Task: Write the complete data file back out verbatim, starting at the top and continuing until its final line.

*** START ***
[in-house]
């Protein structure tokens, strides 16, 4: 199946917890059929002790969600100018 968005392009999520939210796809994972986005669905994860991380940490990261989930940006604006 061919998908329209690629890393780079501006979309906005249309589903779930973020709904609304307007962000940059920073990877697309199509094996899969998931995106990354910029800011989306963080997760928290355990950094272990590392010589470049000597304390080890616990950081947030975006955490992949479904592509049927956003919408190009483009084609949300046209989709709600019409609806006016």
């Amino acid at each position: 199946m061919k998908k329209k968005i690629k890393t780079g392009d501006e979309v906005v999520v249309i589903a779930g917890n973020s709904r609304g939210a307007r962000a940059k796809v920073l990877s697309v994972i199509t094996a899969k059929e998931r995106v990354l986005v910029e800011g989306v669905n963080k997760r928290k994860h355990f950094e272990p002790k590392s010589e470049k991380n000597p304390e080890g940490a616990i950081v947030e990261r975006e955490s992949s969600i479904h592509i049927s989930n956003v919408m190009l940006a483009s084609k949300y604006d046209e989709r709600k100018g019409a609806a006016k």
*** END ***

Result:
[in-house]
């Protein structure tokens, strides 16, 4: 199946917890059929002790969600100018 968005392009999520939210796809994972986005669905994860991380940490990261989930940006604006 061919998908329209690629890393780079501006979309906005249309589903779930973020709904609304307007962000940059920073990877697309199509094996899969998931995106990354910029800011989306963080997760928290355990950094272990590392010589470049000597304390080890616990950081947030975006955490992949479904592509049927956003919408190009483009084609949300046209989709709600019409609806006016």
């Amino acid at each position: 199946m061919k998908k329209k968005i690629k890393t780079g392009d501006e979309v906005v999520v249309i589903a779930g917890n973020s709904r609304g939210a307007r962000a940059k796809v920073l990877s697309v994972i199509t094996a899969k059929e998931r995106v990354l986005v910029e800011g989306v669905n963080k997760r928290k994860h355990f950094e272990p002790k590392s010589e470049k991380n000597p304390e080890g940490a616990i950081v947030e990261r975006e955490s992949s969600i479904h592509i049927s989930n956003v919408m190009l940006a483009s084609k949300y604006d046209e989709r709600k100018g019409a609806a006016k």